DAYTON, Ohio – For the first and only time in Dayton, visitors are offered the rare opportunity to experience nearly 60 works of such beloved artists as Monet, Manet, Degas, Van Gogh, Cezanne, Matisse, Picasso, Corot, Gauguin and others. The Dayton Art Institute’s exhibition The Triumph of French Painting: Masterpieces from Ingres to Matisse opens April 7.
Drawn from the collections of the Walters Art Museum and the Baltimore Museum of Art due to renovations at both museums, this exhibition provides a comprehensive survey of painting in France during the 19th and early 20th centuries.
It examines the artistic trends that contributed to France’s domination of the world art scene during this period.
The exhibition spans more than 100 years and includes such great masterpieces as Claude Monet’s Charing Cross Bridge (Reflections on the Thames) (1901-1904), oil on canvas; Edouard Manet’s The Cafe Concert (1878-1879), oil on canvas; Edgar Degas’ Before the Race (1882-1884), oil on panel; Vincent Van Gogh’s A Pair of Boots (1887), oil on canvas; Paul Cezanne’s Mont Sainte-Victoire Seen from the Bibemus Quarry (1897), oil on canvas; Henri Matisse’s Odalisque with Green Sash (1927) oil on canvas; Pablo Picasso’s Woman with Bangs (1902), oil on canvas; and Paul Gauguin’s Vahine no te vi (Woman of the Mango) (1892), oil on canvas.
“This is a once in a lifetime opportunity to see great masterpieces side by side, in one exhibition,” said Alex Nyerges, director and CEO of the Art Institute.
The exhibit opens in the early 19th century with the Neoclassical period, represented with the coolly observed works of Marguerite Gerard and David’s student, Jean-Dominique Ingres.
From here, Delacroix’s exuberant and colorful history subjects define Romanticism’s painterly style and expressive qualities of color, as seen in Christ on the Sea of Galilee, 1854, one of three pictures by Delacroix.
During the 19th century, landscape painting assumed an unprecedented significance in French art. A number of painters, most notably Jean-Baptiste-Camille Corot, Jean-Francois Millet, Constant Troyon and Charles-Franqois Daubigny – all represented in the exhibition – worked in the Fontainebleau Forest south of Paris and came to be associated with the village of Barbizon.
Painting en plein air avant le motif or “out-of-doors in front of the subject” was a mantra to these artists and provided the context in which Impressionism flourished.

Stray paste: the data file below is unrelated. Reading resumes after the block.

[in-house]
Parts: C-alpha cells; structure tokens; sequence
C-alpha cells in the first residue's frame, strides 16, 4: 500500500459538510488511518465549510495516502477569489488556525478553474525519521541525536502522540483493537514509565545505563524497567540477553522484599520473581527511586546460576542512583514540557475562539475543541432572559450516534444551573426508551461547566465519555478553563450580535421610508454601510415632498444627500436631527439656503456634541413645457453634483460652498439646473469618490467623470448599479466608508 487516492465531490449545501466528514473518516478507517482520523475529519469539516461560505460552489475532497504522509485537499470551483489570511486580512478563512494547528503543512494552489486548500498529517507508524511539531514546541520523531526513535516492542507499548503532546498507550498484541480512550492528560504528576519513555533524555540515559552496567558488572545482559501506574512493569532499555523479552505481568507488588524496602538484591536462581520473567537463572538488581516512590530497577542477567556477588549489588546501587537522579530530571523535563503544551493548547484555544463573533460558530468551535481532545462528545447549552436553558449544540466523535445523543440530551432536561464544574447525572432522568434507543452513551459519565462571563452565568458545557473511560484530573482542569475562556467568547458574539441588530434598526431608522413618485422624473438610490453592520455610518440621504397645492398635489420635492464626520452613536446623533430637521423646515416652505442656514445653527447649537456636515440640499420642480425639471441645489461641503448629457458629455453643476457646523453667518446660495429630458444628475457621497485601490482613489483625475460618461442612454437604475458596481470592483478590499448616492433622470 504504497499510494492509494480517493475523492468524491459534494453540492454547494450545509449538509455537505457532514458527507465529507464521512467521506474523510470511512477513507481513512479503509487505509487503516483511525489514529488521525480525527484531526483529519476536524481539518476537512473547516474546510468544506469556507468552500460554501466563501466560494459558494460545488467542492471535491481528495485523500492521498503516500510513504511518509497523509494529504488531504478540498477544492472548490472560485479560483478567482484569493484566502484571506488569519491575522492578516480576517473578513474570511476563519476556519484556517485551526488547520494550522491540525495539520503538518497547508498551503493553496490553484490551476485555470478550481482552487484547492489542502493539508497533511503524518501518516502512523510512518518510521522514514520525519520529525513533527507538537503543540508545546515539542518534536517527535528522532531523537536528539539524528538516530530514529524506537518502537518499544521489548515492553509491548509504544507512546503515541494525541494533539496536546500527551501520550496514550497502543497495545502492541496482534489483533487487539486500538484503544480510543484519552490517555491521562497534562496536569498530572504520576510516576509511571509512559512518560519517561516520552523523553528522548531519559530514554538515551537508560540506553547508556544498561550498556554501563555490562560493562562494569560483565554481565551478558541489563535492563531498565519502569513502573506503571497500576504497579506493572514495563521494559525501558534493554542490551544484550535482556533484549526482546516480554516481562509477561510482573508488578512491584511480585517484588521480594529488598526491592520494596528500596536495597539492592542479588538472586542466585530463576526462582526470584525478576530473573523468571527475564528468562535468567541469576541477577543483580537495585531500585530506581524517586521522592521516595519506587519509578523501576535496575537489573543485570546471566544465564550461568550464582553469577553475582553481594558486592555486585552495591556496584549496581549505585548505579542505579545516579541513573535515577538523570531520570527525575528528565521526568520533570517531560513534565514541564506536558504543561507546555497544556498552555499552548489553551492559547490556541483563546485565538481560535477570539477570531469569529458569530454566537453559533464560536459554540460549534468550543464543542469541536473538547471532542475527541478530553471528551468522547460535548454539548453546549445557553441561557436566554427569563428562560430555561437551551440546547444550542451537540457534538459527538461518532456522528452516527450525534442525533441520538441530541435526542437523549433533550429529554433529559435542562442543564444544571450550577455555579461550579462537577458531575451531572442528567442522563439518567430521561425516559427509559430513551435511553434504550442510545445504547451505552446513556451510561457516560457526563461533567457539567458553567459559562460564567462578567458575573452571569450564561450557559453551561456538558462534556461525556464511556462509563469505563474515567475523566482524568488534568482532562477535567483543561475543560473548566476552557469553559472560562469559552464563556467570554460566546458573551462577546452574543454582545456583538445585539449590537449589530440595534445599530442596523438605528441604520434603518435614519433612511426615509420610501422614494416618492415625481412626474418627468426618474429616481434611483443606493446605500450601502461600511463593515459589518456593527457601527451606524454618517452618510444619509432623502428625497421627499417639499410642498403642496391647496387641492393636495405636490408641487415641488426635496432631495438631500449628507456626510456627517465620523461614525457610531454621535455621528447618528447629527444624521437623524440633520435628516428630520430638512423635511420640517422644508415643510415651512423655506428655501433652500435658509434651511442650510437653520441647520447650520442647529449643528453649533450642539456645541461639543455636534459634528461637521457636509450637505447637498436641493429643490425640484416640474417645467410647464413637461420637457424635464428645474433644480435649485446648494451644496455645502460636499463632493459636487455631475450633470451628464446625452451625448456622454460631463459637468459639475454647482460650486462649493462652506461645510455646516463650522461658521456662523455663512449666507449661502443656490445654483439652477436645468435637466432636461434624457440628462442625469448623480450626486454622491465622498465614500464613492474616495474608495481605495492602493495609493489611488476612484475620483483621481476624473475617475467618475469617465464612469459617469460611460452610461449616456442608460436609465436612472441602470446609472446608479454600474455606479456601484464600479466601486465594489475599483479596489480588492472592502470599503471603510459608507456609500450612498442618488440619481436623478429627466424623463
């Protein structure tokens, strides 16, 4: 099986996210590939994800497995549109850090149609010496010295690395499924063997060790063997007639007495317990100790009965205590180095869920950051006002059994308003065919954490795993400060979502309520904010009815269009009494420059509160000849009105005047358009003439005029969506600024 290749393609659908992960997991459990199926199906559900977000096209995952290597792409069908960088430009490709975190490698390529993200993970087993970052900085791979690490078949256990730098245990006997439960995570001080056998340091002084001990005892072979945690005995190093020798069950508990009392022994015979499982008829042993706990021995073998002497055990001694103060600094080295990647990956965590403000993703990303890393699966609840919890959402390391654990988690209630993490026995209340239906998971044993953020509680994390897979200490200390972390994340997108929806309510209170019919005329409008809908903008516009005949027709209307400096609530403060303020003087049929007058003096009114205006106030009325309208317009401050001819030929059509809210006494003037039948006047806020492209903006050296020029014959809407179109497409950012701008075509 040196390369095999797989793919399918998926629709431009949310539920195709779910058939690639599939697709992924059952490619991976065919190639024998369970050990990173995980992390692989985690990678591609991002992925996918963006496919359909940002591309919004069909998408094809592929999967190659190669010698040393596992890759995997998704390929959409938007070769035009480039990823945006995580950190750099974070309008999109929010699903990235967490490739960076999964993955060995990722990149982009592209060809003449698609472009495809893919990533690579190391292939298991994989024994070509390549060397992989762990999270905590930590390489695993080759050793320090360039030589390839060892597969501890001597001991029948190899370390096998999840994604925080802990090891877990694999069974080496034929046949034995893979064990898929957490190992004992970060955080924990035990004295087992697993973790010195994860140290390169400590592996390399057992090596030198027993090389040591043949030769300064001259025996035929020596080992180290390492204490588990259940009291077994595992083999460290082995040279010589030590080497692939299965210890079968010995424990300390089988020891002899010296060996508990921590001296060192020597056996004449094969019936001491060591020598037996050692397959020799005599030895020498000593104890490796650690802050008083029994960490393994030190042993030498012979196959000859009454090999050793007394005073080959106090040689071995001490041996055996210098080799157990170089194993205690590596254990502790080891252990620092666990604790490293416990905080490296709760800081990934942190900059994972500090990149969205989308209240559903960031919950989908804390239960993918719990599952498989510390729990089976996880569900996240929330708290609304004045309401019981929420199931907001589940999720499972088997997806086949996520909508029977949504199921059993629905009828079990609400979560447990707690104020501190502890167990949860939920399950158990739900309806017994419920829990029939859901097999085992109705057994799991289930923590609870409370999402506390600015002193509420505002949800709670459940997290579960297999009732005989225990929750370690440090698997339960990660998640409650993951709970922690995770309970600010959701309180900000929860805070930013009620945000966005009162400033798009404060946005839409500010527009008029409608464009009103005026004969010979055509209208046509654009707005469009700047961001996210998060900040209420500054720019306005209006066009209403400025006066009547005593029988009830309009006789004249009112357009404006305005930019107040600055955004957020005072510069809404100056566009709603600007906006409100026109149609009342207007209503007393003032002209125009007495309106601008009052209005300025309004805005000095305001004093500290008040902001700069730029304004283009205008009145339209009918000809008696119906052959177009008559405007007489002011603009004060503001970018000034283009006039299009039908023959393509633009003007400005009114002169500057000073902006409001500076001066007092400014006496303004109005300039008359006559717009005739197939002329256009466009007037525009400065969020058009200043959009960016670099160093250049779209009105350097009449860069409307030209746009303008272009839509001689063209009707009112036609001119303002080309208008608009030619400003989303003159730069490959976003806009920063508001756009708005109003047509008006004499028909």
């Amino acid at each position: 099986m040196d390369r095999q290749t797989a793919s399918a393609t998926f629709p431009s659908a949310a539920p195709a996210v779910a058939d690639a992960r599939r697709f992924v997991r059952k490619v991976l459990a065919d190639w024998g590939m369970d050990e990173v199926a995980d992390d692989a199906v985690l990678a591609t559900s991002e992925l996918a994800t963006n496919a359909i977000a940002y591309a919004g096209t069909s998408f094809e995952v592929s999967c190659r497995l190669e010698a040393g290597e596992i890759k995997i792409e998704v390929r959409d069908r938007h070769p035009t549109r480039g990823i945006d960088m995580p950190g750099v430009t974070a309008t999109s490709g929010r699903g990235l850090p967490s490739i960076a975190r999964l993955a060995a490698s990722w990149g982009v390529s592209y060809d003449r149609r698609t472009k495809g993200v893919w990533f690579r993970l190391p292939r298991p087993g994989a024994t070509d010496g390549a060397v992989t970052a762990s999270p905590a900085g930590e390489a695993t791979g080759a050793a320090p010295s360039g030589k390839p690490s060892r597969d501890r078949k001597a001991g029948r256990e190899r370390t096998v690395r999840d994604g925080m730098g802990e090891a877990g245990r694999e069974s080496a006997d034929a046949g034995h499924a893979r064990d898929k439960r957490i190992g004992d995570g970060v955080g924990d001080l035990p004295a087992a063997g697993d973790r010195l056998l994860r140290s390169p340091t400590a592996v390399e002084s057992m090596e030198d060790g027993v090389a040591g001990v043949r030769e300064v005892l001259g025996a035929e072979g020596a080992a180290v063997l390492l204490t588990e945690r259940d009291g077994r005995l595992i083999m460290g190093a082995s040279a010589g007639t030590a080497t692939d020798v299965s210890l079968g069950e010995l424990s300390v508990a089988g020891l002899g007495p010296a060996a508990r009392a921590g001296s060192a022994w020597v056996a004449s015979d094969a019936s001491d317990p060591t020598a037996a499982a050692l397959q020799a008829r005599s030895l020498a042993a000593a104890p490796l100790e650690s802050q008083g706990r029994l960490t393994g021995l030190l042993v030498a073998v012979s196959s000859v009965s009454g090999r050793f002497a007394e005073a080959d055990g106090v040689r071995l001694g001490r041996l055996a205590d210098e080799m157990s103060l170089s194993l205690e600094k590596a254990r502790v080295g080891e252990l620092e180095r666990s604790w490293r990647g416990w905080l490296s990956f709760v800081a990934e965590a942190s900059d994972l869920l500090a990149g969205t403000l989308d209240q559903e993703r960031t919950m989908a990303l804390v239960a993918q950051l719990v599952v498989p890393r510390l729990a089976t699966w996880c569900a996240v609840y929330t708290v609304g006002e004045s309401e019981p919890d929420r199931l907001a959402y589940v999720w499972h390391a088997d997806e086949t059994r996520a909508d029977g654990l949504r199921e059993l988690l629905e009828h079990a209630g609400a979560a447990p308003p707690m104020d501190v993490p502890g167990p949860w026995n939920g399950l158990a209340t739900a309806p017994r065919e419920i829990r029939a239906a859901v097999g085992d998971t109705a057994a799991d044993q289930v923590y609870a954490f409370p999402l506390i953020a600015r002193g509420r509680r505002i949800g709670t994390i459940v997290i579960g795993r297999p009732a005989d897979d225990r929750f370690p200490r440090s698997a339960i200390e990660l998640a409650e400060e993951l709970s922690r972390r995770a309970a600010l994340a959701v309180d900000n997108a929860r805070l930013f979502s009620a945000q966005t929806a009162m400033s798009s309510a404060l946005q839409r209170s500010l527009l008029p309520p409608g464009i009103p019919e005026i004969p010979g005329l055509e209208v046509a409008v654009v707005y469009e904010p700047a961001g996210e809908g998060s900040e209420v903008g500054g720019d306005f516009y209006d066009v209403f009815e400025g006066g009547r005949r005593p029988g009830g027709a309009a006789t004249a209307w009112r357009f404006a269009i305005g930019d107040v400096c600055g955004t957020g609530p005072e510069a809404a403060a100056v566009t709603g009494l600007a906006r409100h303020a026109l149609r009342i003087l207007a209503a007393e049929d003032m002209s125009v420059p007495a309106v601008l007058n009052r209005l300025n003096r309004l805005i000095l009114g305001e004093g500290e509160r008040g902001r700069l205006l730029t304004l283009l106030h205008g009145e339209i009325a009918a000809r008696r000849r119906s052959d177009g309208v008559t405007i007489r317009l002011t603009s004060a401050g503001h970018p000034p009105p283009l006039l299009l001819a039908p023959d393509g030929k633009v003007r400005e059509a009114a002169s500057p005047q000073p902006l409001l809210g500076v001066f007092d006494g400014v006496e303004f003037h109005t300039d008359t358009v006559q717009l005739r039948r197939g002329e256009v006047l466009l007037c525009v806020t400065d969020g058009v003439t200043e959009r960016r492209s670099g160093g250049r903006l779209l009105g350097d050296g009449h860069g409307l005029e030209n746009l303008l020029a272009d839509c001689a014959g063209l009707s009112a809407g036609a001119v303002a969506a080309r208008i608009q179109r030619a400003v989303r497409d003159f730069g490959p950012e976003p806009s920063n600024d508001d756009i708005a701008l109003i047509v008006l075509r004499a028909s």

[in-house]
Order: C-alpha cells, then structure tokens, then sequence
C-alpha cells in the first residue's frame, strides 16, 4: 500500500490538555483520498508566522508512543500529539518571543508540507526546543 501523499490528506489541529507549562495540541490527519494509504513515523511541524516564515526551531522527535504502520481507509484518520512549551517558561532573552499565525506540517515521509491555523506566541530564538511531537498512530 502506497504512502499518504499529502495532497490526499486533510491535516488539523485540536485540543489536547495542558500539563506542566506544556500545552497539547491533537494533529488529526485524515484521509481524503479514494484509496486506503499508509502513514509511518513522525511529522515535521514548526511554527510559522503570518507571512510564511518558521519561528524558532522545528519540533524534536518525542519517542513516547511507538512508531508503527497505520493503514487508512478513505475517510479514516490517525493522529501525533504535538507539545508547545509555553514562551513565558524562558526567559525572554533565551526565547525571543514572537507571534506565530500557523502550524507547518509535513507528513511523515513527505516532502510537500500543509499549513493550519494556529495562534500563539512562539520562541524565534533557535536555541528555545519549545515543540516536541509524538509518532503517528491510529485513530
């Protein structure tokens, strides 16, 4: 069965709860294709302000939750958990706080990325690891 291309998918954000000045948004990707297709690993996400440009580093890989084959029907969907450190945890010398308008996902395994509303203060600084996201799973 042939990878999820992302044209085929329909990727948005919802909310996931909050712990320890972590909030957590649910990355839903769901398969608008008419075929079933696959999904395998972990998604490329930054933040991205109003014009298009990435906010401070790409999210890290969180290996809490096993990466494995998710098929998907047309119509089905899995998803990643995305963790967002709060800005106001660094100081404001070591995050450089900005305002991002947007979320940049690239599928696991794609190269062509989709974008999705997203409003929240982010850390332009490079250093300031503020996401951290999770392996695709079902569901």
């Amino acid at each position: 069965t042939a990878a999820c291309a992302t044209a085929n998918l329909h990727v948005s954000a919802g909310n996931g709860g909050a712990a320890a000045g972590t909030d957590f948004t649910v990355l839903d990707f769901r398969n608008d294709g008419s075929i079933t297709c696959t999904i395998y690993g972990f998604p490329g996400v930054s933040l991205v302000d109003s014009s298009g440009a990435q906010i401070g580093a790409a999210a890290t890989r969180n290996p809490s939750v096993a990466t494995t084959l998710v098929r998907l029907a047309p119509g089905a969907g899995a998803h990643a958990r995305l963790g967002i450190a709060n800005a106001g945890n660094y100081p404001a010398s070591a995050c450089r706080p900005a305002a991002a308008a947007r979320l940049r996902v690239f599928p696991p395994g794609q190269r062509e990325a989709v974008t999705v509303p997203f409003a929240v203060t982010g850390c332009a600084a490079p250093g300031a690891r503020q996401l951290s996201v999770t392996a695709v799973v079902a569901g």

The Barbizon School’s fidelity to nature and concern for the working class is seen in paintings by Corot and Millet.
This era is represented by Impressionism’s chief exponent, Monet, in three paintings, Waterloo Bridge, Charing Cross Bridge and Windmills Near Zaandam.
When painting the first two, Monet was intrigued by London’s dense fog and preceded to use this aspect in several of his works.
Works by Manet, Degas, Pissaro, Alfred Sisley and Auguste Renoir examine Impressionism’s affinity for color and light.
Following Post-Impressionism, the exhibition looks at Modernism, with the abstracted form and expressive color found in works by Pierre Bonnard, Picasso and Henri Matisse.
Picasso initially used mostly somber blue tones, as shown in Woman with Bangs, but during the next two years, his palette changed to pink and flesh tones.
The exhibit will be on view in the Art Institute’s Special Exhibition Galleries from April 7 through June 3. Admission is $10 for adults; $8 for seniors 60 and over, students (7-18), and groups of 10 or more; free for children 6 and under and museum members.
During the exhibition, museum hours will be 10 a.m. to 5 p.m. daily and 10 a.m. to 9 p.m. on Wednesdays and Thursdays.
Tickets are timed and dated and may be purchased at the museum’s General Motors Entrance Rotunda ticketing desk, online at www.tickets.com and by phone at 937-223-4ART.
After opening in Dayton, the exhibition will travel to the Royal Academy of Arts (London) June 30 and the Albright-Knox Art Gallery (Buffalo, N.Y.) in November.
Public gallery talks will be held at 1 p.m. on Tuesday through Friday; 7 p.m. on Wednesdays and Thursdays and 1 and 3 p.m. on Saturdays and Sundays. Tours are free with exhibition admission.
Docent-led group tours must be scheduled in advance through the education department at 937-223-5277, ext. 337.
See the The Triumph of French Painting: A Look at the Masters! May 5, 10 a.m. to 3 p.m.
Examine several French master painters in terms of their place in art history as well as their impact on modem art movements. A French lunch will be served, and a tour of The Triumph of French Painting and a chance to create your own artwork in one of the French traditions is included.
Cost is $30 for museum members, $35 for nonmembers (includes lunch, admission to The Triumph of French Painting and all materials).
View A Taste of France: Sampling French Culture May 27, 1-4 p.m.
Enjoy a tour of The Triumph of French Painting in addition to hands-on art-making opportunities.
Cost is $20 for members, $30 for nonmembers (includes admission to The Triumph of French Painting).
For more information call 937-223-5277.
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